Tuesday, October 9, 2007

Questioning Paul

I don't know why I put Paul and John of Patmos into a different category than Isaiah, Jeremiah, or any of the Old Testament authors. For some reason the Old Testament authors were prophets whereas I think of the New Testament authors as historians documenting Jesus' life and sayings. That's obviously not the case as 13 of the 27 books of the New Testament were written by Paul and even the Gospels are accepted as not written by those who knew Jesus during his lifetime.

I have a hard time completely dismissing those books as, using that argument, one would have to dismiss almost the entire Bible. Oral tradition has been a long-standing means of communication and that's how most of the scripture was transmitted throughout time. My problem is when the writers or repeaters add to or subtract from the original content.

Paul of Tarsus was a well-known persecutor of the early Christians. Then, on the road to Damascus, he was struck with a vision of Jesus and instructed to preach his word. I don't know why I can accept the prophets having visions and being divinely guided but have a problem with the Apostles and Disciples. I think in my mind, they were instructed to teach Jesus' message and not to create. I realize that the message given by Jesus (or any prophet, for that matter) was incomplete and needed to be interpreted but obviously many people in early Christianity, even within the circle of the Apostles, have many different interpretations. The interpretations I trust most are, naturally, those from the people who actually knew and were directly taught by Jesus. However, very little is reliably attributed to the original Apostles, indeed, the majority of the New Testament is attributed to Paul and Luke, a follower of Paul.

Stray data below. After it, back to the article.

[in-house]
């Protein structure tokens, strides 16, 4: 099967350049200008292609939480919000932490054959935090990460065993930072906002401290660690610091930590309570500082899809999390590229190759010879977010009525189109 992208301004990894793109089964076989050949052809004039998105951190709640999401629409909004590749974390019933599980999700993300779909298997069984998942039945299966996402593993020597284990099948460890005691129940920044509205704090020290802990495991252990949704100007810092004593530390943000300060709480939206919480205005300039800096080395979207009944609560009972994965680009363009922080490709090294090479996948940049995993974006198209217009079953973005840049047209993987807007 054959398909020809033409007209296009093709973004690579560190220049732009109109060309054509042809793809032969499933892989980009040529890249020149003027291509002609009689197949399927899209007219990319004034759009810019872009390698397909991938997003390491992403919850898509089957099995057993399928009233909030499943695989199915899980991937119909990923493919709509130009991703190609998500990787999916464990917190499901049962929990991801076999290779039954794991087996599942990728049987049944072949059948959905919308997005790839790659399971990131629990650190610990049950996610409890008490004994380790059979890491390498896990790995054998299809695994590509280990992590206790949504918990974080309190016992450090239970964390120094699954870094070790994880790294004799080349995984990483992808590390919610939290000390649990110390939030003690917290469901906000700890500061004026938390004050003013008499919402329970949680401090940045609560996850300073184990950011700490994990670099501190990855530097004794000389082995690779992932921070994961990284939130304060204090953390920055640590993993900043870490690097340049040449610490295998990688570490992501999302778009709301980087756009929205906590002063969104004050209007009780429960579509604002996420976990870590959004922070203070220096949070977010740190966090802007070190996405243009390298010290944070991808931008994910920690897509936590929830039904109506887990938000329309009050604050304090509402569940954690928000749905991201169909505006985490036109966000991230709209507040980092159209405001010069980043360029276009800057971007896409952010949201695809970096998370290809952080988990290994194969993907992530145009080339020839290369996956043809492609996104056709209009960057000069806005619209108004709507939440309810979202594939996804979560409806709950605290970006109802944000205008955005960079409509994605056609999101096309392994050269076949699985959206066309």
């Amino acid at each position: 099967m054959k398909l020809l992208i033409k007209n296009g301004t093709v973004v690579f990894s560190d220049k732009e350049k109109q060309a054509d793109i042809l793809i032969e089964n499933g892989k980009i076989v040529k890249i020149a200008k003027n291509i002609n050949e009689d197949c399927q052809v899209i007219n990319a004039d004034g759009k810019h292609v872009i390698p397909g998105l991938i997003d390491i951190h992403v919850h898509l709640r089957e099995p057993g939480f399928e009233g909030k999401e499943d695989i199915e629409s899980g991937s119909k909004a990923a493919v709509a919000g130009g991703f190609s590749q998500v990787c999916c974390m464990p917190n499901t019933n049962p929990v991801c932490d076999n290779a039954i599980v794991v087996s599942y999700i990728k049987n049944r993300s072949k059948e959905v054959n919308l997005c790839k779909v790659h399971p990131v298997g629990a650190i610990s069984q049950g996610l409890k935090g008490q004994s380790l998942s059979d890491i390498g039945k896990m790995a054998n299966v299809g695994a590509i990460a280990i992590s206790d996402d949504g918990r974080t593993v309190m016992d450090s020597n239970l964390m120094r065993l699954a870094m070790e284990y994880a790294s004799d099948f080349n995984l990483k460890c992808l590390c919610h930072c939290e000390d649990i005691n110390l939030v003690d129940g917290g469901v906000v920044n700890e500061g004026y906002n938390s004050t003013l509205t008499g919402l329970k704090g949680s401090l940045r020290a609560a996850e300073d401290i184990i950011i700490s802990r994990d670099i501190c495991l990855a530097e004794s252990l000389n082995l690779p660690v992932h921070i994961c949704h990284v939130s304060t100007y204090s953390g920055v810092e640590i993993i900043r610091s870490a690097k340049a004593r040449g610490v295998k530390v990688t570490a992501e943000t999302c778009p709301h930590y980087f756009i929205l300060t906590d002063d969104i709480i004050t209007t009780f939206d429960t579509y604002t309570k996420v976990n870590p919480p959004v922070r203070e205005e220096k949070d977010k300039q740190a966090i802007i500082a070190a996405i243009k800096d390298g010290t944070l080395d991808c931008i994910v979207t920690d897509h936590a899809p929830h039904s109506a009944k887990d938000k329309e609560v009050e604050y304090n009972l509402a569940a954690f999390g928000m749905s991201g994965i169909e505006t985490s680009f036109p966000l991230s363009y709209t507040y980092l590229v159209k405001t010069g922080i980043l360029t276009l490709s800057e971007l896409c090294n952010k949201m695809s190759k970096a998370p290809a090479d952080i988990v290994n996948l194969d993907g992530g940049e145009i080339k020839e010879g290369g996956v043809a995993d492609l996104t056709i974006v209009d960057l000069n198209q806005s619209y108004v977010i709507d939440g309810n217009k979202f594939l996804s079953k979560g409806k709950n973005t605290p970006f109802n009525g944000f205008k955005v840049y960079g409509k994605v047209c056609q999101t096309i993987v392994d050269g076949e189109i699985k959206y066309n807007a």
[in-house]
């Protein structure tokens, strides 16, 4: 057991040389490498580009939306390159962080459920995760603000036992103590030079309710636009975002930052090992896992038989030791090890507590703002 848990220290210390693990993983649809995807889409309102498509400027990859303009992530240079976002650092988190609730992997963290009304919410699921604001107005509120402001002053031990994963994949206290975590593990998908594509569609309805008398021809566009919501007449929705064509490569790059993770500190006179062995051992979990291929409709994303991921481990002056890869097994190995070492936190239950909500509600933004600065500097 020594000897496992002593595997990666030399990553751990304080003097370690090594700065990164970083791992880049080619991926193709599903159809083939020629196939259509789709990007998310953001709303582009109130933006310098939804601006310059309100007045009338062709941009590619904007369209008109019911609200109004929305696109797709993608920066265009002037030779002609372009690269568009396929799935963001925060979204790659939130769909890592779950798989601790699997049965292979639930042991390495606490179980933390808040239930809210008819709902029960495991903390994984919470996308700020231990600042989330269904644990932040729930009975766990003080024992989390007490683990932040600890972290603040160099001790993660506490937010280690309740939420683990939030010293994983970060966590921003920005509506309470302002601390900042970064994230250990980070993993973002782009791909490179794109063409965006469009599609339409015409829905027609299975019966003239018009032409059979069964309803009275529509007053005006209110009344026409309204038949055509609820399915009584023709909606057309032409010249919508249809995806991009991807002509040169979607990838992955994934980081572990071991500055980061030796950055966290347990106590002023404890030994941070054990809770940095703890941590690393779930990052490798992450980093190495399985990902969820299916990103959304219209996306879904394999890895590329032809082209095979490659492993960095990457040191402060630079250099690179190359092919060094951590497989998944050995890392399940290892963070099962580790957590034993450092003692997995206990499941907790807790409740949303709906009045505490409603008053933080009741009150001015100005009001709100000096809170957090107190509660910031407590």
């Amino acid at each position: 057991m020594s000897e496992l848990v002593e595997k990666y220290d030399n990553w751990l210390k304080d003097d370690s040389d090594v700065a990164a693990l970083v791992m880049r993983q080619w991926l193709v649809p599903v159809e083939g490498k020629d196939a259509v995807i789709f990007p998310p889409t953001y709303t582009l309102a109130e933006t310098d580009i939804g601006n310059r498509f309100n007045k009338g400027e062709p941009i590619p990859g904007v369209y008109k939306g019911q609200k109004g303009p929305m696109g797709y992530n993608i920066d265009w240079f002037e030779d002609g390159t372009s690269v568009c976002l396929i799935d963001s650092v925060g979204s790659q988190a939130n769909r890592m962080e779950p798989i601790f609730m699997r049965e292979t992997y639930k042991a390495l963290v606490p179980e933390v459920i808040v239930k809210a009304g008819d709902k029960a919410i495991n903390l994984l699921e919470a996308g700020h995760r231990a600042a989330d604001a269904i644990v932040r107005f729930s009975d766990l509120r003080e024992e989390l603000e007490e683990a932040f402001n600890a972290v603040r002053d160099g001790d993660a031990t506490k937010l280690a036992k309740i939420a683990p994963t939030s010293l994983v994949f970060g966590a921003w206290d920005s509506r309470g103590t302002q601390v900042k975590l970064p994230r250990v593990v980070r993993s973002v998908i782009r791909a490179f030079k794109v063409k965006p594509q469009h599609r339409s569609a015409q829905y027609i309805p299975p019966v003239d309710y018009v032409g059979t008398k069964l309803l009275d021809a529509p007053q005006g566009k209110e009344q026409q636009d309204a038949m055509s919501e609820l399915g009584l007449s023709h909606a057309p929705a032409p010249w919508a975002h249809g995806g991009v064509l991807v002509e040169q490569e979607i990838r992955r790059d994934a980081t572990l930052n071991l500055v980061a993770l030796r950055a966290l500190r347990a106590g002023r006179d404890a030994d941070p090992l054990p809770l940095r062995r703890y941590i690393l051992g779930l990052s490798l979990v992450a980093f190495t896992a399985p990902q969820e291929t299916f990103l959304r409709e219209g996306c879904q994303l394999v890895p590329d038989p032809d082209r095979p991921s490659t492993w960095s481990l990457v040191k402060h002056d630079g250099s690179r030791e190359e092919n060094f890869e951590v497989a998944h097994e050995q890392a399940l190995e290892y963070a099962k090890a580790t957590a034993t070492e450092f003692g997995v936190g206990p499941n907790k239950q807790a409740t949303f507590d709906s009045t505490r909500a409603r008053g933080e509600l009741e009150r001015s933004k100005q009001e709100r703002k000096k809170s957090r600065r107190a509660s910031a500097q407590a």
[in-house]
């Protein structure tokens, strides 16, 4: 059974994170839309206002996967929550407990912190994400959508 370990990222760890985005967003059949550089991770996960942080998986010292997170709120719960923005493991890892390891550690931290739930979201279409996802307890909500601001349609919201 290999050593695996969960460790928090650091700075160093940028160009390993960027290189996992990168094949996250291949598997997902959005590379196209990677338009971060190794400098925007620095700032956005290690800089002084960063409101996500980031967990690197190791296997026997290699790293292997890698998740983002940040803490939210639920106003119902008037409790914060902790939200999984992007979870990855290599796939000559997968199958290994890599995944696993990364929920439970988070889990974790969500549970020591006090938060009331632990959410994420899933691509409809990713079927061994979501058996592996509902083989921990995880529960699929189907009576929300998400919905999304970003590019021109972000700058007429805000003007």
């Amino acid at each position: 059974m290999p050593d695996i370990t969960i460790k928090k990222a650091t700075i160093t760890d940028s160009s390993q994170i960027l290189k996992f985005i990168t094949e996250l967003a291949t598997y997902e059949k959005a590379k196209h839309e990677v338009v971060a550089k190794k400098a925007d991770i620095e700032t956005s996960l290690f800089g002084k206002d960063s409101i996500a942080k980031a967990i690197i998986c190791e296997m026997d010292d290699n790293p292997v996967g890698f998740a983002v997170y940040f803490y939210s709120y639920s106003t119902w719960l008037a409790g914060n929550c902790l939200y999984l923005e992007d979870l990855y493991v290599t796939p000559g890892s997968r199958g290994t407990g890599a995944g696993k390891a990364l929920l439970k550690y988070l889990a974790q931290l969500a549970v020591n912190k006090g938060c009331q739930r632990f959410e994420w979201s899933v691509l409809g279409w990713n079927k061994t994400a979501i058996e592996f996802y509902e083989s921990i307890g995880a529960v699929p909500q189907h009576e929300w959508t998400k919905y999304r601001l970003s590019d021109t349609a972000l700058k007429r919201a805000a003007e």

If Paul were indeed divinely inspired, I would expect his words to be accurate. Paul obviously believed that the apocalypse would occur very soon, during the lives of some of his audience. I can assure you that now, almost two thousand years later, none of Paul's original audience are still alive. Also, Paul's disagreements with other leaders of the early church. Indeed, the term "Pauline Christianity" is used to highlight his extreme influence on the formation of Christianity, regardless of the ideological differences between him and the Apostles heading the early Christian church of Jerusalem.

On the other hand, regardless of ideological differences, the original Apostles did accept Paul and charge him with teaching the Gentiles. If he did go astray, it wasn't initially when he was still in agreement with the others. I just wish there were documents from other writers that affirm or refute Paul's teachings. I feel like the more I read, the more I know how many different hypotheses exist and the less sure I am about anything.

Also, this would be a great time for someone with some formal Christian theological education to chime in. Although I've emailed numerous pastors, priests, and seminary professors to represent Christianity, none have commented on a post or replied to my email. The only voice of Christianity thus far was a one-time visitor who commented on a post. Representing Islam I've had at least one email reply from an imam and the continual comments from my Saudi friend. You'd think the pastors would be more interested in keeping their sheep from straying. Maybe they're turned off by the anonymity.